September 2018
Volume 18, Issue 10
Open Access
Vision Sciences Society Annual Meeting Abstract  |   September 2018
Evaluating the performance of the staircase and quick Change Detection methods in measuring perceptual learning
Author Affiliations
  • Zhong-Lin Lu
    Department of Psychology, The Ohio State Unviersity
  • Pan Zhang
    Department of Psychology, The Ohio State Unviersity
  • Yukai Zhao
    Department of Psychology, The Ohio State Unviersity
  • Barbara Dosher
    Department of Cognitive Sciences, University of California, Irvine
Journal of Vision September 2018, Vol.18, 256. doi:10.1167/18.10.256
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      Zhong-Lin Lu, Pan Zhang, Yukai Zhao, Barbara Dosher; Evaluating the performance of the staircase and quick Change Detection methods in measuring perceptual learning. Journal of Vision 2018;18(10):256. doi: 10.1167/18.10.256.

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      © ARVO (1962-2015); The Authors (2016-present)

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Abstract

The staircase method has been widely used in measuring perceptual learning. Recently, Zhao et al (2017) developed the quick CD method and applied it to measure the trial-by-trial time course of learning. Here, we evaluate the performance of the staircase and quick CD methods. An observer with an exponential learning curve (time constant = 50 trials) in a 2AFC task was simulated. A 3-up/1 down staircase with six step sizes (1%, 5%, 10%, 20%, 30%, and 60% increase or decrease of contrast) and the quick CD were used to estimate the contrast threshold of the simulated observer, each starting from five different contrasts (+50%, +25%, 0, -25%, and -50% from the true threshold), with 400 trials in each of 1000 simulated runs. Thresholds were estimated every 80 trials. We found that: (1) The average absolute bias (AAB) of the trial-by-trial threshold estimates from quick CD was 0.016, with an average standard deviation (SD) of 0.039, all in log units. (2) Threshold estimates from the entire learning curve using quick CD were nearly unbiased (only 0.007), with an average SD of 0.026. (3) Staircases with 1% and 5% step sizes sometimes failed to generate more than seven reversals and could not be used to estimate the threshold in 80 trials. (4) The AAB and SD of the estimated thresholds were 0.053/0.047/0.048/0.080 and 0.046/0.053/0.061/0.087 for staircases with step sizes of 10%, 20%, 30%, and 60%, respectively. (6) The bias after the first block were 0.049 for quick CD, and 0.182/0.153/0.133/0.164 for staircases with the five different step sizes. All these results varied very little with the starting contrast. We conclude that the quick CD method provides more accurate and precise measures of perceptual learning than the staircase method. The optimal step size of the staircase is about 10%.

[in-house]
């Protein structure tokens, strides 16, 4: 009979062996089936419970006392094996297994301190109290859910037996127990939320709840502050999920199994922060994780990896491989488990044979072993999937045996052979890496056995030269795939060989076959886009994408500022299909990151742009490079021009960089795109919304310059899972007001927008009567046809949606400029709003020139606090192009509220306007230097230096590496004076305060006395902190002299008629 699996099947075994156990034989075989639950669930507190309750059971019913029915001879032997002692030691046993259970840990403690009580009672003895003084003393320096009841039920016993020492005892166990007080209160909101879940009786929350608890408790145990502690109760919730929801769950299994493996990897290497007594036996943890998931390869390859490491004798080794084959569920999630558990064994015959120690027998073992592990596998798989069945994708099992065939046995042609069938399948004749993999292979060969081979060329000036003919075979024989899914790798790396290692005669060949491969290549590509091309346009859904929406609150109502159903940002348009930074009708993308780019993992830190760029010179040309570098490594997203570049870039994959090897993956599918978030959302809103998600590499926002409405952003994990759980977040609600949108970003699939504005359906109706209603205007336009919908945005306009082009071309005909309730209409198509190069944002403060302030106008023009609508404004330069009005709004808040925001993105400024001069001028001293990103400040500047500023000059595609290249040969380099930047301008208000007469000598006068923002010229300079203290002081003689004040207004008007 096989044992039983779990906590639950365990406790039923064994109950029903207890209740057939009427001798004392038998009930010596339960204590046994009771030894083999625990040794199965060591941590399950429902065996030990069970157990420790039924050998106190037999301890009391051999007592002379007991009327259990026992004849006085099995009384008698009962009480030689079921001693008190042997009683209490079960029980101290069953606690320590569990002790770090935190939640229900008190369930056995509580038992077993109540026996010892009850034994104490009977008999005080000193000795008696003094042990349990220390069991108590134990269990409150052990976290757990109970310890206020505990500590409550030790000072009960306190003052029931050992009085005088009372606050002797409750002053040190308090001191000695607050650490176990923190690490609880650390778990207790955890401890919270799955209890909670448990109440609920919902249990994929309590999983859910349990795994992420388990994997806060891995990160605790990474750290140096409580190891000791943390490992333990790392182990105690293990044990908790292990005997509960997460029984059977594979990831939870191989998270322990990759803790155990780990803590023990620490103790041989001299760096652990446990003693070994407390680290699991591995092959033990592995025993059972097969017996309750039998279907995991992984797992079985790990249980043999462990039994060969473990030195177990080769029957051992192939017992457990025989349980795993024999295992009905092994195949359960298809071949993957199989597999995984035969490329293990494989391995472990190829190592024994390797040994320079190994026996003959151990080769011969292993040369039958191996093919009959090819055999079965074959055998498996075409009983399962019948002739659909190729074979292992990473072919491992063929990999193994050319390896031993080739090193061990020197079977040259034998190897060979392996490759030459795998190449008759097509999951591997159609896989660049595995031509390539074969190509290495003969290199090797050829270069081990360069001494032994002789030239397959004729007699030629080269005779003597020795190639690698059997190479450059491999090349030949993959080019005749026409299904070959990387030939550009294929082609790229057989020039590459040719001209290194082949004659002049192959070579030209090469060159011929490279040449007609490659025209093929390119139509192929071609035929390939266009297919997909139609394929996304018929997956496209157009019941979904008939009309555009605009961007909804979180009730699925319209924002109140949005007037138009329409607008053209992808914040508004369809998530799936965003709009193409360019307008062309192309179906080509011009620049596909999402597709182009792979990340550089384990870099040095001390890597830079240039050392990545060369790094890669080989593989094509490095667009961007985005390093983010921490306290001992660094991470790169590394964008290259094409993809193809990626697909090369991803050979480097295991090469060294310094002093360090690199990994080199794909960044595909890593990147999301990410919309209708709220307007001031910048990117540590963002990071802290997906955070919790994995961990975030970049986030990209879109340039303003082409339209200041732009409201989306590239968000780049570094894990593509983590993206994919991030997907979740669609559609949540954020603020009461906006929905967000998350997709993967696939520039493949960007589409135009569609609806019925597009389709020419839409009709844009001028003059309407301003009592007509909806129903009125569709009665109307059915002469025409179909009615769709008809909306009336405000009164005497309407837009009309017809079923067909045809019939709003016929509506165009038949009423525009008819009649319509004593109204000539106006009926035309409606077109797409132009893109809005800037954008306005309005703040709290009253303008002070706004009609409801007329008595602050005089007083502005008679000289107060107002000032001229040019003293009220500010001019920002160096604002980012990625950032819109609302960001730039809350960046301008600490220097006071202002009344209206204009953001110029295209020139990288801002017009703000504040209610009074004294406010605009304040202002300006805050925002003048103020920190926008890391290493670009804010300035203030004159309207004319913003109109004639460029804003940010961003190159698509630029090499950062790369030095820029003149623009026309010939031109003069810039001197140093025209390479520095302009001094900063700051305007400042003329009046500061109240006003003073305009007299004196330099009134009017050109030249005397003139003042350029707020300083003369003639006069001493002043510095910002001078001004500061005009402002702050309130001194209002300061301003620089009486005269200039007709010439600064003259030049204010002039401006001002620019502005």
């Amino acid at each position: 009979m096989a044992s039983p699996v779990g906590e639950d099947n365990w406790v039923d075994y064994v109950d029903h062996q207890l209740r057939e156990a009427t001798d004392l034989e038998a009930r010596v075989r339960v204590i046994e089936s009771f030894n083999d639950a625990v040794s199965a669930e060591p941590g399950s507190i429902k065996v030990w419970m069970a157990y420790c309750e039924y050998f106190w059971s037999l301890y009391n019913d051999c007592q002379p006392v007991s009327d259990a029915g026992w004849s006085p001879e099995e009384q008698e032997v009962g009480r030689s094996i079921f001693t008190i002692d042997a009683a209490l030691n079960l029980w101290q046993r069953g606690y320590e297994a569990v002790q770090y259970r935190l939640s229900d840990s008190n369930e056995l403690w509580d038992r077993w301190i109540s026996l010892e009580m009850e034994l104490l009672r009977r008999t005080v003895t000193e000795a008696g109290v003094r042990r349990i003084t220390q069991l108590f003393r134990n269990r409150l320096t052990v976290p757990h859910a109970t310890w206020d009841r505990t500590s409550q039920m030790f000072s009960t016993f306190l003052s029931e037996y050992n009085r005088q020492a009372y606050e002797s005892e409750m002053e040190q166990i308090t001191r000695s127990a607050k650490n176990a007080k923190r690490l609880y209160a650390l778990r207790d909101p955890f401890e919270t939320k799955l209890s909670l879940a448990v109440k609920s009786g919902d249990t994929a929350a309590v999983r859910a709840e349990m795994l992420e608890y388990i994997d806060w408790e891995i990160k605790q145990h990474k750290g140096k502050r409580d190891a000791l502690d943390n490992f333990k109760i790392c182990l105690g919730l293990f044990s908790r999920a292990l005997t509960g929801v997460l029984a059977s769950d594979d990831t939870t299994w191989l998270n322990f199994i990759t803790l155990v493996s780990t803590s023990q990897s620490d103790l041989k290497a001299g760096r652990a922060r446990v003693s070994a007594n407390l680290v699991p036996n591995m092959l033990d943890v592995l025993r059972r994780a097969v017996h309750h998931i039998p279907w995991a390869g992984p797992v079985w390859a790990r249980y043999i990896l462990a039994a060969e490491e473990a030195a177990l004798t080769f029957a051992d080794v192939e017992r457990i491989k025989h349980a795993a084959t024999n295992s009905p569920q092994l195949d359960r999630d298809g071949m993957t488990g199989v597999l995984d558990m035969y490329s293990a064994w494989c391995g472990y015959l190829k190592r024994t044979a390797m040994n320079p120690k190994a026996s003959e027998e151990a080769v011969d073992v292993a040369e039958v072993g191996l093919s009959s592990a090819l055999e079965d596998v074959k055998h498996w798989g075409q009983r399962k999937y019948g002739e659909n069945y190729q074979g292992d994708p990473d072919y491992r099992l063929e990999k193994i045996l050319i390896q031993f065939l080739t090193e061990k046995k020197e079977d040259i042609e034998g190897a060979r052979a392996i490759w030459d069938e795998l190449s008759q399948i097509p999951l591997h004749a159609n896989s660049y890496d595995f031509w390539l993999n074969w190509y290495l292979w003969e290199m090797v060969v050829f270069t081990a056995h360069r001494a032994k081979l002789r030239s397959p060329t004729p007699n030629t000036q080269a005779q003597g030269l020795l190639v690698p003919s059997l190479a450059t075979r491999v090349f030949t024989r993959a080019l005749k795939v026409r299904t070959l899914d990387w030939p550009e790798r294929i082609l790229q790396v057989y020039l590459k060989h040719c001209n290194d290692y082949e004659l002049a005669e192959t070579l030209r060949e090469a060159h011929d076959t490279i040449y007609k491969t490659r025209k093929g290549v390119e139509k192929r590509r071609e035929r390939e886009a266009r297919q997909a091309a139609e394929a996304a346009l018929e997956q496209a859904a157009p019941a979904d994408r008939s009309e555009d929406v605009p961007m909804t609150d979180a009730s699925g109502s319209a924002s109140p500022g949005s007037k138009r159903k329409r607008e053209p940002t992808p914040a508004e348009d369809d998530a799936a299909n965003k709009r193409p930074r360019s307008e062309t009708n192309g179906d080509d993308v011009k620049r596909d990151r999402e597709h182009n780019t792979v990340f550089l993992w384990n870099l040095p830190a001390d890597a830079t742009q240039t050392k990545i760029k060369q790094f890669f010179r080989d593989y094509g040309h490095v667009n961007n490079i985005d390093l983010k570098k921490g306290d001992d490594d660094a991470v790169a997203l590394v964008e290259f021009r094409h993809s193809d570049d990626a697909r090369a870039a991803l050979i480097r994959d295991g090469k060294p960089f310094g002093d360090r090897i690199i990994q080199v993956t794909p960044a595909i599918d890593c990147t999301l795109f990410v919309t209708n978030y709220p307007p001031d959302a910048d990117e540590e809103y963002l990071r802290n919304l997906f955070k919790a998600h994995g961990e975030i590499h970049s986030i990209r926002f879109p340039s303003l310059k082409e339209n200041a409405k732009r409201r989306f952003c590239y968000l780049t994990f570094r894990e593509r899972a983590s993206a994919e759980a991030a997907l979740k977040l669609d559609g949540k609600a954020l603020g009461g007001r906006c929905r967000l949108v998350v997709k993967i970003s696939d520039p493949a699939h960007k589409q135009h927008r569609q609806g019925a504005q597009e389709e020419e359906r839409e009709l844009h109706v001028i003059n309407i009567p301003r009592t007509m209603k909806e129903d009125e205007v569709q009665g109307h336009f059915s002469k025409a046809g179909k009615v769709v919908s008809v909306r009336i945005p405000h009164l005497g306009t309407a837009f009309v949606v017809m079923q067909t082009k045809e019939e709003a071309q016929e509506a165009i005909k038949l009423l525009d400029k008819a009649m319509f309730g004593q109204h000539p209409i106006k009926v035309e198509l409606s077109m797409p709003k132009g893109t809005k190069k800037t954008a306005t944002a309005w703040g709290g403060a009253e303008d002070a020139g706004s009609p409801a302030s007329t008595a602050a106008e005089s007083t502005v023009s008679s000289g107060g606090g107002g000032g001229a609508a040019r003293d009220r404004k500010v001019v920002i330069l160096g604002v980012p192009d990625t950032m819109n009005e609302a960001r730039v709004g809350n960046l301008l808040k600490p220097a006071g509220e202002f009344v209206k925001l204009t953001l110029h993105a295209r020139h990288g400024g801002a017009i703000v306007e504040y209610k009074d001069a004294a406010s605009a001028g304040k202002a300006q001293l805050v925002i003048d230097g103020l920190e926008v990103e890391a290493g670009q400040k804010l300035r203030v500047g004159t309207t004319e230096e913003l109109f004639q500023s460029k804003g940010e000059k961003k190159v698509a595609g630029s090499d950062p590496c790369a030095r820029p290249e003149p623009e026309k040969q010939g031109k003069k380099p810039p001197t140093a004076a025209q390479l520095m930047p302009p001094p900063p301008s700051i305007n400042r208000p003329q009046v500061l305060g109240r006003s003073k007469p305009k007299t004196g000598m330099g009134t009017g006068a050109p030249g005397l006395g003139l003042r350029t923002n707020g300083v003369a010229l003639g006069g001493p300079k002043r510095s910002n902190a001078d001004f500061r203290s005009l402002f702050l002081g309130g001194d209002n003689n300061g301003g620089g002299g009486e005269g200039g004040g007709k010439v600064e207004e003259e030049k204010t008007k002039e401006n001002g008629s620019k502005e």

Meeting abstract presented at VSS 2018

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